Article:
A case can be made that regulatory neglect had an adverse impact on Britain’s economy, with the UK losing economic pre-eminence to the US and Germany partly because British firms operating in key industries were struggling to raise sufficient equity capital on satisfactory terms.  In fact, it is open to question whether Britain ‘failed’ economically in the late 19th and early 20th centuries.  Furthermore, industrial and commercial firms in the UK in this era typically needed no more than a combination of retained earnings, bank lending and capital raised privately to operate successfully.  For business enterprises that were looking to go public, equity markets were generally well-developed, both in London and in a number of ‘provincial’ (regional) centres.

In 1914, government officials responded to the start of World War I by abruptly dropping the hands-off approach to equity markets that had governed previously and severely curtailed their operation to clear the way for government borrowing to finance the war.  The same occurred when World War II got underway in 1939.  During the intervening years, with respect to statutory regulation of publicly traded firms the laissez-faire pre-World War I stance tended to prevail.

The years between the end of World War II in 1945 and the end of the 1970s were something of a stock market dark age in the UK.  Amendments to companies legislation in 1948 and 1967 did increase shareholder rights in various ways, but other policies were antithetical to stock market development.  Most strikingly, nationalization of industry shrank the size of the stock market by one-third.  Dividend controls and harsh taxation of investment income also discouraged stock market investment.  The ratio of the aggregate market capitalization of publicly traded shares to Gross Domestic Product (GDP) accordingly hit historic lows as the 1970s drew to a close.

In contrast with the immediately preceding decades, 1980 to 2000 was akin to a stock market golden era in the UK.  Publicly traded shares delivered robust results for investors and various pro-stock market policy moves accompanied and fortified the stock market revival.  The policy changes included cancelling dividend controls, dismantling the harsh tax bias that had discouraged share ownership and privatizing by way of public offerings of shares a substantial range of state-owned industries.  The UK’s aggregate market capitalization/GDP ratio hit a record high in 1999 that has yet to be matched.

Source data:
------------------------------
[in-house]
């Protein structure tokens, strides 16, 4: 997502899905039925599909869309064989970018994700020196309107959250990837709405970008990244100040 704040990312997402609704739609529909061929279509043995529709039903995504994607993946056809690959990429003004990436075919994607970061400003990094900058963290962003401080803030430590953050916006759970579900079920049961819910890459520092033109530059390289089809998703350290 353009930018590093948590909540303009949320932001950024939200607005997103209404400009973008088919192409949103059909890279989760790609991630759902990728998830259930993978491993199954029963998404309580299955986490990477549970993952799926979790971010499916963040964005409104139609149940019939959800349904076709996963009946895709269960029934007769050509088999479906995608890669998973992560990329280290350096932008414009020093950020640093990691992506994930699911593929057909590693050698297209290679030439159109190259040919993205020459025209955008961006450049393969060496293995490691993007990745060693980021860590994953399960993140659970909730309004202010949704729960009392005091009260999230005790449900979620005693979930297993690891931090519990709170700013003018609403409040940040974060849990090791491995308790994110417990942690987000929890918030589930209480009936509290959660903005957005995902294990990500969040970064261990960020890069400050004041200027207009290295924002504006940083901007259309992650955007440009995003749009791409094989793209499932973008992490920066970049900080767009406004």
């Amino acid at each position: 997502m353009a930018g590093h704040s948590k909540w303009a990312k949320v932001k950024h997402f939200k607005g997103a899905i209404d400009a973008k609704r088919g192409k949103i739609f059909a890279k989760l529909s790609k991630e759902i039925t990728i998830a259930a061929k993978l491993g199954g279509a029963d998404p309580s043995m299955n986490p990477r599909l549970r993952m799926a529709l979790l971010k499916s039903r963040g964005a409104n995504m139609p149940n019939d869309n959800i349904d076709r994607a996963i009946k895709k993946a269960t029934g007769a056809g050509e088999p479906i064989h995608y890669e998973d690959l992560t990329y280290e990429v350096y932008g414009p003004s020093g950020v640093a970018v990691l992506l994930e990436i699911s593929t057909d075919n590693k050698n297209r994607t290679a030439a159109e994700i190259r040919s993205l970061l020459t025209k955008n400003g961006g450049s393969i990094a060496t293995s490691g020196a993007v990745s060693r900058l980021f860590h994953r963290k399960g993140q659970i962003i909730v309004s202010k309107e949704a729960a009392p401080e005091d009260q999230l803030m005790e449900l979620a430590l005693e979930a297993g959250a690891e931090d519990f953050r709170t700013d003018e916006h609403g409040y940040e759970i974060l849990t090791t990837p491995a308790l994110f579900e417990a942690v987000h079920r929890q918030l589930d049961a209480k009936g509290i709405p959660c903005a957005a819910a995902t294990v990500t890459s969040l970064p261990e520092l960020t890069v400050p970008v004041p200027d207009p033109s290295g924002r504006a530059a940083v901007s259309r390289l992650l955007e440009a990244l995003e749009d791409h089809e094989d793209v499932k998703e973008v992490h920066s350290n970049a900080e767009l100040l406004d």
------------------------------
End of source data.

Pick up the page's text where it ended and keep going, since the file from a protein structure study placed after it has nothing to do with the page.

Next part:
In contrast with the 1980s and 1990s, the UK stock market faced substantial post-2000 headwinds.  Share prices were in the doldrums.  Pension and insurance regulation encouraged domestic pension funds and insurance companies, stalwart stock market investors during the second half of the 20th century, to forsake U.K. equities.  The number of publicly traded companies fell substantially, particularly following the 2008 financial crisis.

The UK government’s initial response to growing evidence of stock market decline was ambivalent, despite the ostensibly market-friendly Conservatives returning to power in 2010.  A major 2012 government-commissioned review of equity markets acknowledged the number of companies traded on the London Stock Exchange had declined but indicated there were no policy arguments in favor of promoting the use of public equity markets as an objective in itself.  Less than a decade later, however, the Conservative government was saying it wanted more companies to list in the UK and launched a deregulation initiative designed to achieve this objective that is continuing today.  Brexit helped to foster the change of heart, as the Conservative government somewhat belatedly realized Britain’s departure from the European Union had put London’s status as a global financial centre in jeopardy.

At first glance, introducing reforms to foster stock market development tallies fully with the tidy law and stock market logic summarized earlier.  The current direction of travel is, however, quite different than what the ‘law matters’ thesis concerning stock market development counsels.  The emphasis with current reforms is on relaxing existing requirements rather than bolstering investor protection, which is the ‘law matters’ prescription for robust equity markets.  Correspondingly, if the current reforms do foster stock market development this will not serve as a belated UK-related validation of the law matters thesis.

The current pattern tallies with historical trends regarding the awkward ‘fit’ between law and stock market development in the UK.  As our paper shows, law and the stock market have been uneasy bedfellows in Britain.  While the law matters thesis implies strong investor protection is essential for robust equity markets, given the historically dominant ‘hands-off’ regulatory stance in Britain and given various policies antithetical to stock market development, it seems equity markets have flourished in the UK more despite regulation than because of it.  The current era stands out as a potential aberration because regulatory reform is on the agenda explicitly to bolster the stock market.  History implies, however, that factors other than regulation are likely to dictate the future fortunes of the UK’s equity markets.